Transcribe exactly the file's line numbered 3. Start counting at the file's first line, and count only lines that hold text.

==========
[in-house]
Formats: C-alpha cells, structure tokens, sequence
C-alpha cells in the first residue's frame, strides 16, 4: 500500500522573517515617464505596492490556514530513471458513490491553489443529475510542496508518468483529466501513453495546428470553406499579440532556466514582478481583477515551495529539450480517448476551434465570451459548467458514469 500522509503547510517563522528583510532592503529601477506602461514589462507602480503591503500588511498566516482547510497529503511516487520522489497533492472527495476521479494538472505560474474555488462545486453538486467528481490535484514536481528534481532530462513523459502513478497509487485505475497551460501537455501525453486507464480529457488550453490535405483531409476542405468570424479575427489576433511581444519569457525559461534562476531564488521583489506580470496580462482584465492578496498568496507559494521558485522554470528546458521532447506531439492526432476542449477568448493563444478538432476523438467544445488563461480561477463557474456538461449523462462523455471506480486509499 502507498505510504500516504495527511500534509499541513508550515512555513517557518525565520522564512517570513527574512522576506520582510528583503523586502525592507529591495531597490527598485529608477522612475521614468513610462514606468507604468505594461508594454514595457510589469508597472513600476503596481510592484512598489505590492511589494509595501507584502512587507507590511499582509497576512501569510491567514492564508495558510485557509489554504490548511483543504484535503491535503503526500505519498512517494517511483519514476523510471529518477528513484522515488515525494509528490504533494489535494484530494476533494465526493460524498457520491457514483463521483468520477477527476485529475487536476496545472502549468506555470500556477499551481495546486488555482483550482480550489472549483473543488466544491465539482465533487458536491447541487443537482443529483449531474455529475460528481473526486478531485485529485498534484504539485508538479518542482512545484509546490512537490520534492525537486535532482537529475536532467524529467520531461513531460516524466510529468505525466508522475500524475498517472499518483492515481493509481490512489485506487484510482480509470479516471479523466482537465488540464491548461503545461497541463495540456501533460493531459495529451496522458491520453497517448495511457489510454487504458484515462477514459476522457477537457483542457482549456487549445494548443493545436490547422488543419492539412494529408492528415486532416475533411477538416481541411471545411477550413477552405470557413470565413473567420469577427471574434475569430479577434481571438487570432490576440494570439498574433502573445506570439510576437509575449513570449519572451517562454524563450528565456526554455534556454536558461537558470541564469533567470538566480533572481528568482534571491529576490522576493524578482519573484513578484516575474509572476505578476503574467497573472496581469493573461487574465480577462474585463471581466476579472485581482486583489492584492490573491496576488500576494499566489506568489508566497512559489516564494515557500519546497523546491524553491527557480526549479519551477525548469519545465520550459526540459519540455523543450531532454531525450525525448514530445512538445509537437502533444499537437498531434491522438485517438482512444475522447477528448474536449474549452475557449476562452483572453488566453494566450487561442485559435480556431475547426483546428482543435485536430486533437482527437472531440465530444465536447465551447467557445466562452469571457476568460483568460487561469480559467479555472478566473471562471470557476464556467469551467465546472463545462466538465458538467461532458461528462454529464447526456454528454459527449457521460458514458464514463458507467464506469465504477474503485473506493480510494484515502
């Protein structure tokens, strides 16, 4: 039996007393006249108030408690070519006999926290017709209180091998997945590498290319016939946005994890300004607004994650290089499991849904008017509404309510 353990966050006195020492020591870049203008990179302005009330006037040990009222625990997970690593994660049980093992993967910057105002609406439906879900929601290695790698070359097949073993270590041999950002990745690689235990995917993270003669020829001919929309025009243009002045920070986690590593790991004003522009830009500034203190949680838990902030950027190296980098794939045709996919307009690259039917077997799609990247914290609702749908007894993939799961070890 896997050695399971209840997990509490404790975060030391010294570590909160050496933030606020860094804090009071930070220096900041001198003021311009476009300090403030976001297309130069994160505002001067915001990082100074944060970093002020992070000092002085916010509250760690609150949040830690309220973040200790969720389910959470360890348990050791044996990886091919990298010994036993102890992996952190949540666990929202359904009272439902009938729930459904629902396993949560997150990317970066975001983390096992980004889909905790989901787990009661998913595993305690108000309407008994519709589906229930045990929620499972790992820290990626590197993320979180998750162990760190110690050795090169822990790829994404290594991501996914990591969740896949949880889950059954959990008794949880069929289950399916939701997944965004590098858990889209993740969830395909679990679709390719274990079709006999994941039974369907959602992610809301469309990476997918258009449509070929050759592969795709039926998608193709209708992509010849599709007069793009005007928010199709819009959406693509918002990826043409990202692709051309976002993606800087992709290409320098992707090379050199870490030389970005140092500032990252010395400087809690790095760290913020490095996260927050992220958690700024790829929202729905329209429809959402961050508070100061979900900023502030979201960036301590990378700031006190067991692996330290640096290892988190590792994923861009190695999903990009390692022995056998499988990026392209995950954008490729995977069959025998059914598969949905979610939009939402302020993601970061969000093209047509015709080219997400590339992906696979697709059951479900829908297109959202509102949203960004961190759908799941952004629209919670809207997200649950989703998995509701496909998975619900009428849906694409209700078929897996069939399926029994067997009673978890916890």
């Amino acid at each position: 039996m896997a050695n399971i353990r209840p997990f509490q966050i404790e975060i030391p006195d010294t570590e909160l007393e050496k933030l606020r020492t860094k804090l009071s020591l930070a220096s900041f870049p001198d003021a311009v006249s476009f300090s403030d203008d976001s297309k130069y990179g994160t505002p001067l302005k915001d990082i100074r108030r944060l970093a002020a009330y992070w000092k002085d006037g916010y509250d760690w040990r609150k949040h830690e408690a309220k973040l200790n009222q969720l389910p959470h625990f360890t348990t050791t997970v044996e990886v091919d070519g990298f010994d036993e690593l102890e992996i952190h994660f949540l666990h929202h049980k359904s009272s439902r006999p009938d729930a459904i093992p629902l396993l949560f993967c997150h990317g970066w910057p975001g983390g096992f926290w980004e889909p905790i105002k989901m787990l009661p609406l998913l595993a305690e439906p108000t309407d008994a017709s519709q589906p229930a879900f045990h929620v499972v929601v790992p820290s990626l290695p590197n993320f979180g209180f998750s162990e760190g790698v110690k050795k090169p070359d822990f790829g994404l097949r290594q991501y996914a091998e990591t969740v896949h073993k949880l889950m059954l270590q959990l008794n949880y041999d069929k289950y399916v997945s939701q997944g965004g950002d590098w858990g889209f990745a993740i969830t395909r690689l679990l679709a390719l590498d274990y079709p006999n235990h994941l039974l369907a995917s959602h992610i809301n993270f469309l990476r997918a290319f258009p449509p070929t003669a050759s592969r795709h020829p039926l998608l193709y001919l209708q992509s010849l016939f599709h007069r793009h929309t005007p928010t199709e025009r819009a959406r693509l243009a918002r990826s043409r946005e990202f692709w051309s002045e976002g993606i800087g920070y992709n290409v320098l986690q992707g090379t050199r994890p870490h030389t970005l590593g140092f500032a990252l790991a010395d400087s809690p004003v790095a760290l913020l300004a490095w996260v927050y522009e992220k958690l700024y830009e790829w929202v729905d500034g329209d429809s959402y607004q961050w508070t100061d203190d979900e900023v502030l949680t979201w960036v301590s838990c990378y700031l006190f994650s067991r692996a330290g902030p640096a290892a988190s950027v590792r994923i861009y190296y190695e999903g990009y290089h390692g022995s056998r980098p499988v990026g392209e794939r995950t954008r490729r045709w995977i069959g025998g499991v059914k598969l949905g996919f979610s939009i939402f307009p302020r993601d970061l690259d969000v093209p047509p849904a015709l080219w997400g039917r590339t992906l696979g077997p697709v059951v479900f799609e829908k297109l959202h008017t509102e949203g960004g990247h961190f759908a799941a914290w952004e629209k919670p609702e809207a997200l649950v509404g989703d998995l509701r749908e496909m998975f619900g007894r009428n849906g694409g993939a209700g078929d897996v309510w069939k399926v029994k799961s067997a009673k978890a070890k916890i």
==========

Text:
C-alpha cells in the first residue's frame, strides 16, 4: 500500500522573517515617464505596492490556514530513471458513490491553489443529475510542496508518468483529466501513453495546428470553406499579440532556466514582478481583477515551495529539450480517448476551434465570451459548467458514469 500522509503547510517563522528583510532592503529601477506602461514589462507602480503591503500588511498566516482547510497529503511516487520522489497533492472527495476521479494538472505560474474555488462545486453538486467528481490535484514536481528534481532530462513523459502513478497509487485505475497551460501537455501525453486507464480529457488550453490535405483531409476542405468570424479575427489576433511581444519569457525559461534562476531564488521583489506580470496580462482584465492578496498568496507559494521558485522554470528546458521532447506531439492526432476542449477568448493563444478538432476523438467544445488563461480561477463557474456538461449523462462523455471506480486509499 502507498505510504500516504495527511500534509499541513508550515512555513517557518525565520522564512517570513527574512522576506520582510528583503523586502525592507529591495531597490527598485529608477522612475521614468513610462514606468507604468505594461508594454514595457510589469508597472513600476503596481510592484512598489505590492511589494509595501507584502512587507507590511499582509497576512501569510491567514492564508495558510485557509489554504490548511483543504484535503491535503503526500505519498512517494517511483519514476523510471529518477528513484522515488515525494509528490504533494489535494484530494476533494465526493460524498457520491457514483463521483468520477477527476485529475487536476496545472502549468506555470500556477499551481495546486488555482483550482480550489472549483473543488466544491465539482465533487458536491447541487443537482443529483449531474455529475460528481473526486478531485485529485498534484504539485508538479518542482512545484509546490512537490520534492525537486535532482537529475536532467524529467520531461513531460516524466510529468505525466508522475500524475498517472499518483492515481493509481490512489485506487484510482480509470479516471479523466482537465488540464491548461503545461497541463495540456501533460493531459495529451496522458491520453497517448495511457489510454487504458484515462477514459476522457477537457483542457482549456487549445494548443493545436490547422488543419492539412494529408492528415486532416475533411477538416481541411471545411477550413477552405470557413470565413473567420469577427471574434475569430479577434481571438487570432490576440494570439498574433502573445506570439510576437509575449513570449519572451517562454524563450528565456526554455534556454536558461537558470541564469533567470538566480533572481528568482534571491529576490522576493524578482519573484513578484516575474509572476505578476503574467497573472496581469493573461487574465480577462474585463471581466476579472485581482486583489492584492490573491496576488500576494499566489506568489508566497512559489516564494515557500519546497523546491524553491527557480526549479519551477525548469519545465520550459526540459519540455523543450531532454531525450525525448514530445512538445509537437502533444499537437498531434491522438485517438482512444475522447477528448474536449474549452475557449476562452483572453488566453494566450487561442485559435480556431475547426483546428482543435485536430486533437482527437472531440465530444465536447465551447467557445466562452469571457476568460483568460487561469480559467479555472478566473471562471470557476464556467469551467465546472463545462466538465458538467461532458461528462454529464447526456454528454459527449457521460458514458464514463458507467464506469465504477474503485473506493480510494484515502